When Kevin Hua, 18, got rejected by the University of California, Davis, a school he coveted--it felt like the end of the world. "I guess I cried a couple of times," he confesses. But it wasn't the end. Hua, a graduate of Valley Christian High School in San Jose, Calif., was unwilling to give up. Knowing he faced steep odds, Hua set to work on a little-known last hope for the bounced applicant: the letter of appeal.
Though universities don't advertise it, many schools will reconsider if the rejected student can make a persuasive enough case. At the University of Wisconsin-Madison, for instance, the admissions office says an appeals letter might include additional letters of reference or explanations about changes in health or family circumstances that could have affected student performance. UC Berkeley requires "significant new information" in an appeal. The University of Michigan says letters of appeal must be buttressed with documentation from outside sources. It doesn't usually work. A Wall Street Journal sampling of colleges notes that USC accepted only 32 of 500 appeals in 2004. The University of North Carolina at Chapel Hill let in just three of 75 appeals. But that's better than none.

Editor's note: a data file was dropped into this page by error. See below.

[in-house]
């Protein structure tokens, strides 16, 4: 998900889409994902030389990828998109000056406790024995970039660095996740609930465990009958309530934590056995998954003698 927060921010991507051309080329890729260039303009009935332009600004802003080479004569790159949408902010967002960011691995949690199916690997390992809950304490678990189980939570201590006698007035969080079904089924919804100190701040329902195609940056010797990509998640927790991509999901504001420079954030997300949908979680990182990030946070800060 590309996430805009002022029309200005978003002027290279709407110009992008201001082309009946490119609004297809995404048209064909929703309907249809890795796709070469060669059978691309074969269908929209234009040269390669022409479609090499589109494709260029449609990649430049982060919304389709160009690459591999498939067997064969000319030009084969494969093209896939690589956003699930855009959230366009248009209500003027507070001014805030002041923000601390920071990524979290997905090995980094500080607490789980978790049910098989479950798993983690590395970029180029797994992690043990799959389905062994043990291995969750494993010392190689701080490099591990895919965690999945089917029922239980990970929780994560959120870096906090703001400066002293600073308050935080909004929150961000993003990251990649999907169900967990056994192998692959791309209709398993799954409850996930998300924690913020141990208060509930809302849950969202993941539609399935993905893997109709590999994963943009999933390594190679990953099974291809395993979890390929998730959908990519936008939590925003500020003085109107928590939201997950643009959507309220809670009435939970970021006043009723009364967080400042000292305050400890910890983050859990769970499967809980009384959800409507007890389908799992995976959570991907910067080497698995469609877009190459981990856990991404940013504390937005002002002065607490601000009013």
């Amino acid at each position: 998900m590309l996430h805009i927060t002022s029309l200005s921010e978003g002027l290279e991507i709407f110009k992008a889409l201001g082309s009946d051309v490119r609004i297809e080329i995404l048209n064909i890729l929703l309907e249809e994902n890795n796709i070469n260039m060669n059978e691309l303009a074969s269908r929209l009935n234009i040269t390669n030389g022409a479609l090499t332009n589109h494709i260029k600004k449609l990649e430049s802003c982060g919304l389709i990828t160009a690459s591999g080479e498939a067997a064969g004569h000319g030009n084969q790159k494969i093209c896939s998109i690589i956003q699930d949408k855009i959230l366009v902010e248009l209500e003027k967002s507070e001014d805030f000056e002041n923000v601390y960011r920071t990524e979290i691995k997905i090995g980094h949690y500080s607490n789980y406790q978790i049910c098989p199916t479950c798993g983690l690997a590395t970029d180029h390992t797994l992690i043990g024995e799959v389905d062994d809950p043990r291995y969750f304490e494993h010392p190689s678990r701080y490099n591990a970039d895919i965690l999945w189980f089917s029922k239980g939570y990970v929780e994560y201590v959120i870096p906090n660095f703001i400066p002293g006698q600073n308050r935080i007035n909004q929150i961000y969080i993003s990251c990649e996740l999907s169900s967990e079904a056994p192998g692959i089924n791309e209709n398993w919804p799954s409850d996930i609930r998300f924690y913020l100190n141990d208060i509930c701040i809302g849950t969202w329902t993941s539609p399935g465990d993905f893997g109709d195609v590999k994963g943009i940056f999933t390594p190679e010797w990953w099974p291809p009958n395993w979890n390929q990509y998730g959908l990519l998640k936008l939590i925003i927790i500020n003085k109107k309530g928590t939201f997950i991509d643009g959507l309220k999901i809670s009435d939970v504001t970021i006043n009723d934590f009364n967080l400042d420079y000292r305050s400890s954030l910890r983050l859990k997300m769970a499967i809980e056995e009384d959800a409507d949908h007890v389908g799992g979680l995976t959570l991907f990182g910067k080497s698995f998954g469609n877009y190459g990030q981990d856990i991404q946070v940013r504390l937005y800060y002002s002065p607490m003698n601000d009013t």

Fighting for his chance, Hua spent a week working on an appeals letter, writing four drafts and consulting academic advisers. He noted that his grades had soared in his senior year. Hua also explained he chose Davis partly because he wanted to stay near his autistic brother, Kevin. He said that his parents were immigrants and needed guidance in finding help for Kevin. Because of his brother's experiences, Hua said he was drawn to a Davis institute that focuses on neurodevelopmental disorders, especially autism. "I truly believe UC Davis will in the near future make breakthrough discoveries in the study of autism," he wrote. "I want to be a part of this organization." For the next eight weeks, Hua waited and hoped. Then came the word: he'd been accepted. It was a lot of work, he says. But he recommends the appeals process to determined students "if you really want to go."